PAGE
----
October 6, 2020

The Buddha said: One should not strive everywhere, One should not be another’s man. One should not live depending on another, One should not make a business of Dhamma (Ud. 6.2 Ireland). The Buddha did not want people to “make a business” out of selling the Dharma. Yet in a capitalistic economy, everything is for sale. People buy and sell, and make a lot of money selling the Dharma. The commercialization of Buddhism in Western countries is well underway. And… Read more

October 2, 2020

The Buddha said: Moral character is preceded by intention, ruled by intention, produced by intention. If with a corrupt intention one speaks or acts, then unhappiness will follow them like the (Wagon) Wheel follows the foot of the (animal) that pulls it (Dhp 1-2 Forrest). In Buddhism, the three trainings are morality, meditation, and wisdom. The training begins with morality. It is the foundation for meditation and wisdom. But in order to understand Buddhist morality correctly, one must understand karma… Read more

September 29, 2020

To understand what is important and foundational to a teacher’s philosophy, it is important to understand the first lecture they give. This lays the foundation for understanding everything else they say. Well, we actually know what the Buddha’s first sermon or discourse was. Here is an introduction and translation of it by me. Introduction The scripture is called the Dhammacakkappavattana Sutta, it means the turning of the wheel of the Teaching. It is located in the Samyutta Nikaya (Collection of… Read more

September 25, 2020

The Buddha said: Now this is the noble truth (that the unawakened life) sucks. Rebirth sucks; old age sucks; sickness sucks; death sucks; association with the disliked sucks; separation from the liked sucks; not getting what you want sucks. In brief, (everything) sucks (because of) the grasping of the five (mind-body) processes (SN 56.11 Forrest). Your greatest joys will fad, your dearest loved ones will die, your favorite things will break, and everyone you know will go away in the… Read more

September 22, 2020

The Buddha said: Mendicants, I eat my food in one sitting per day. Doing so, I find that I’m healthy and well, nimble, strong, and living comfortably. You too should eat your food in one sitting per day. Doing so, you’ll find that you’re healthy and well, nimble, strong, and living comfortably (MN 65 Sujato). The Buddha practiced a type of intermittent fasting known in the medical literature as early time-restricted feeding. In the popular press, it is known as… Read more

September 18, 2020

The Buddha said: “Right speech, right action, and right livelihood – these states are included in the aggregate of virtue. Right effort, right mindfulness, and right concentration – these states are included in the aggregate of concentration. Right view and right intention – these states are included in the aggregate of wisdom” (MN 44 Bodhi). There is a Buddhism for just about anyone. Some are interested in going to heaven. The Buddha taught how to do that. Some are interested… Read more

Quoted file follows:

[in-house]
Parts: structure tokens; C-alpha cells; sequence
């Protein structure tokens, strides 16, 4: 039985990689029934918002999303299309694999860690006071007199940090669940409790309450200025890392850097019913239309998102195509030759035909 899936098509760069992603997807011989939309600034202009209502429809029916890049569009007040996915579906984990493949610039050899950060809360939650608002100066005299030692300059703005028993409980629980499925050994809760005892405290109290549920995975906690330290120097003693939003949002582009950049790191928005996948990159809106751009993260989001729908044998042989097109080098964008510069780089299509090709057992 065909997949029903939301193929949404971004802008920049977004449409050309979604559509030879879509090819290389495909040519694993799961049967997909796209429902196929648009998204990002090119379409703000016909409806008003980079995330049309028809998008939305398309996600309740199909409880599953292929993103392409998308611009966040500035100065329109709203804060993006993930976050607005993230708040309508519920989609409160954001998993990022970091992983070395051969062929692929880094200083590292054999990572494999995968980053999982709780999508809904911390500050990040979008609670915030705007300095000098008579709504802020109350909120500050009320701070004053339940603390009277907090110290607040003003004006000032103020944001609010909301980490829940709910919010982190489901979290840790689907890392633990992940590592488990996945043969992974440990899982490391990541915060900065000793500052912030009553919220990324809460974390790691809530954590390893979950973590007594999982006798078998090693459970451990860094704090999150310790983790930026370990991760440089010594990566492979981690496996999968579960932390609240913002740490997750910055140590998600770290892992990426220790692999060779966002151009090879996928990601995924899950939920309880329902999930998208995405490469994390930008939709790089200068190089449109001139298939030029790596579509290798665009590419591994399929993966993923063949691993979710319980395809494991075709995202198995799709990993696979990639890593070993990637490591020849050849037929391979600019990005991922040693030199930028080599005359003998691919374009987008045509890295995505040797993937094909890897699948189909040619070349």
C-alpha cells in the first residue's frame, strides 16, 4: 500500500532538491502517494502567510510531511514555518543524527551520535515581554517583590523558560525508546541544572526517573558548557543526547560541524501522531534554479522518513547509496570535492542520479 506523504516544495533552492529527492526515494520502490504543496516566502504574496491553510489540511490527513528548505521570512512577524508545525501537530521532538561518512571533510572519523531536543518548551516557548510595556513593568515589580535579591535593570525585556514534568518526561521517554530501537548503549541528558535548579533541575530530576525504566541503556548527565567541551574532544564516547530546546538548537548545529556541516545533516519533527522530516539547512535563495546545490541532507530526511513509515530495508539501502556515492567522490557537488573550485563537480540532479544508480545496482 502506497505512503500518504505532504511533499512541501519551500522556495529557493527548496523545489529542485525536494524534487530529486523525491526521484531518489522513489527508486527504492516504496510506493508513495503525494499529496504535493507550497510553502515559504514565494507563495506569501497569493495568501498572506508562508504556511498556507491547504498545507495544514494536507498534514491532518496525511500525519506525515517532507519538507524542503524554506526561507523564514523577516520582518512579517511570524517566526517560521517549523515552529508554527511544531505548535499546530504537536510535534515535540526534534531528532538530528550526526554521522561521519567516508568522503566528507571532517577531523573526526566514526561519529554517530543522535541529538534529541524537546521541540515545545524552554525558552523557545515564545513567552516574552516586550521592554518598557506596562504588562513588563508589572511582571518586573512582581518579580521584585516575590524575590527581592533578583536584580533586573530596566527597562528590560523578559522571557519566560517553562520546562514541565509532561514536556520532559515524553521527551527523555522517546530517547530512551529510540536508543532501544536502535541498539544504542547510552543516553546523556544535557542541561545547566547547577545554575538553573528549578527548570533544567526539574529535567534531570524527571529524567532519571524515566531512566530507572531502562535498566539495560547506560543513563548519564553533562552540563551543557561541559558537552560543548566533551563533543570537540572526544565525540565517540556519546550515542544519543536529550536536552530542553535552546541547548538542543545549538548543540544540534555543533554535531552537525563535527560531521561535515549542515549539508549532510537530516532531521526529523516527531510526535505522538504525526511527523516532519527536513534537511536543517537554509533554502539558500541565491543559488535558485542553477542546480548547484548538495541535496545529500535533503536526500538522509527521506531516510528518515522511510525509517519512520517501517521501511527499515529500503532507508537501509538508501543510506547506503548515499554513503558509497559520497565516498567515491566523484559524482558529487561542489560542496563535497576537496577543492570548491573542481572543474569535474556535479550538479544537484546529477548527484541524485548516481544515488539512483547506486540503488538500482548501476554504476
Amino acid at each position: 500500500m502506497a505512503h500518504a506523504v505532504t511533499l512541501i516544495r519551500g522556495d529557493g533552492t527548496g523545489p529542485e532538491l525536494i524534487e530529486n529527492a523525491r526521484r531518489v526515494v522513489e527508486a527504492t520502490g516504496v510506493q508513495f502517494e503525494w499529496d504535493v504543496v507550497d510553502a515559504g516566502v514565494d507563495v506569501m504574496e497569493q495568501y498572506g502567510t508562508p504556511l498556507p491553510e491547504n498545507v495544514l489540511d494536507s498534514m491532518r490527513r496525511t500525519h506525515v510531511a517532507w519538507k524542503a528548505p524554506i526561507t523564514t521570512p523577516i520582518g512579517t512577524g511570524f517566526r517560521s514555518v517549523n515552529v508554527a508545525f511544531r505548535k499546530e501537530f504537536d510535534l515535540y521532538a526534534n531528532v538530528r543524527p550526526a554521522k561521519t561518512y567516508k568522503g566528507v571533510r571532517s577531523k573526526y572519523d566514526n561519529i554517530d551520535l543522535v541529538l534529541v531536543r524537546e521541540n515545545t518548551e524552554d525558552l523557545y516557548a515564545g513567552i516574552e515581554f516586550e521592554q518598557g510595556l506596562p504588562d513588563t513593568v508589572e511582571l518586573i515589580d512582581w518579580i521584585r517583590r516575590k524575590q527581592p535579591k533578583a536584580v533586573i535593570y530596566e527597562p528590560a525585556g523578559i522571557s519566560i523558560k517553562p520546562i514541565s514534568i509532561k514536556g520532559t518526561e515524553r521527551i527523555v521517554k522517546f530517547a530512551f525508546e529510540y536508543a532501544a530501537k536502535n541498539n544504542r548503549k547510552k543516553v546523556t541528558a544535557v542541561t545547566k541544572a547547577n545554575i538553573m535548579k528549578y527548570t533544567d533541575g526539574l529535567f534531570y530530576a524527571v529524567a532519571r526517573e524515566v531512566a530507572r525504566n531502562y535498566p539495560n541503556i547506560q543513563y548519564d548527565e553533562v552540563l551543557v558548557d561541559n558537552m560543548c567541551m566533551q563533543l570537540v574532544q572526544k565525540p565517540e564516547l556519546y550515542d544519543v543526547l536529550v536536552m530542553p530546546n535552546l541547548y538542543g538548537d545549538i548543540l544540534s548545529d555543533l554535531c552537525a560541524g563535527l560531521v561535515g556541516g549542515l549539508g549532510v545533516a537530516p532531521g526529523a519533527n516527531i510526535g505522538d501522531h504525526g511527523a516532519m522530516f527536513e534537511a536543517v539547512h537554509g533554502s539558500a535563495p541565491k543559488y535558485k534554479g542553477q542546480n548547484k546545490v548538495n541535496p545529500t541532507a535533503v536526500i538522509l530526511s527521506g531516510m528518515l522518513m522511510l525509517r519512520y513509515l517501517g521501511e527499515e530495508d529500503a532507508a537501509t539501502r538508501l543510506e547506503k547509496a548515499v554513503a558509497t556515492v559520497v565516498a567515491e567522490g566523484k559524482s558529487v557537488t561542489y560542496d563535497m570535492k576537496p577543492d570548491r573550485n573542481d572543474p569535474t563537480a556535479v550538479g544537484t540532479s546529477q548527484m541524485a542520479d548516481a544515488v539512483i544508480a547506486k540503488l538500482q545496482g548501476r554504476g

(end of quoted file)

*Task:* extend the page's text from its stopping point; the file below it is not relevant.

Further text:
September 15, 2020

The Buddha said: “The true Dhamma does not disappear all at once in the way a ship sinks. There are, Kassapa, five detrimental things that lead to the decay and disappearance of the true Dhamma. What are the five? Here the bhikkhus, the bhikkhunīs, the male lay followers, and the female lay followers dwell without reverence and deference towards the Teacher; they dwell without reverence and deference towards the Dhamma; they dwell without reverence and deference towards the Saṅgha; they… Read more

September 11, 2020

The Buddha said: It may be, Ananda, that to some among you the thought will come: ‘Ended is the word of the Master; we have a Master no longer.’ But it should not, Ananda, be so considered. For that which I have proclaimed and made known as the Dhamma and the Discipline, that shall be your Master when I am gone (DN 16 Vajira and Story). The Dharma and the monastic rules are our teacher now that the Buddha is… Read more

September 8, 2020

The Buddha said: Bhikkhus, there are these three unwholesome roots. What three? The unwholesome root, greed; the unwholesome root, hatred; and the unwholesome root, delusion (AN 3.69 Bodhi). Greed, hatred, and delusion are the three unwholesome roots. Greed is talking about inordinate desire. Hatred includes all levels of aversion. And delusion includes confusion and bewilderment. These three cause all our suffering and frustration. They are the roots of the tree of dukkha, which means unsatisfactoriness. It includes pain, trouble, frustration,… Read more

September 4, 2020

The Buddha said: The bhikkhu who experiences great joy, and has faith in the religion of the Buddha, will attain the place of peace, the satisfaction of stilling the functions of the mind. When a bhikkhu applies himself when still young to the religion of the Buddha, he illuminates the world, like the moon breaking away from a cloud (Richards Dhp 381-382). Here John Richards translates both instances of Buddha-sasana as “the religion of the Buddha.” I think this is… Read more




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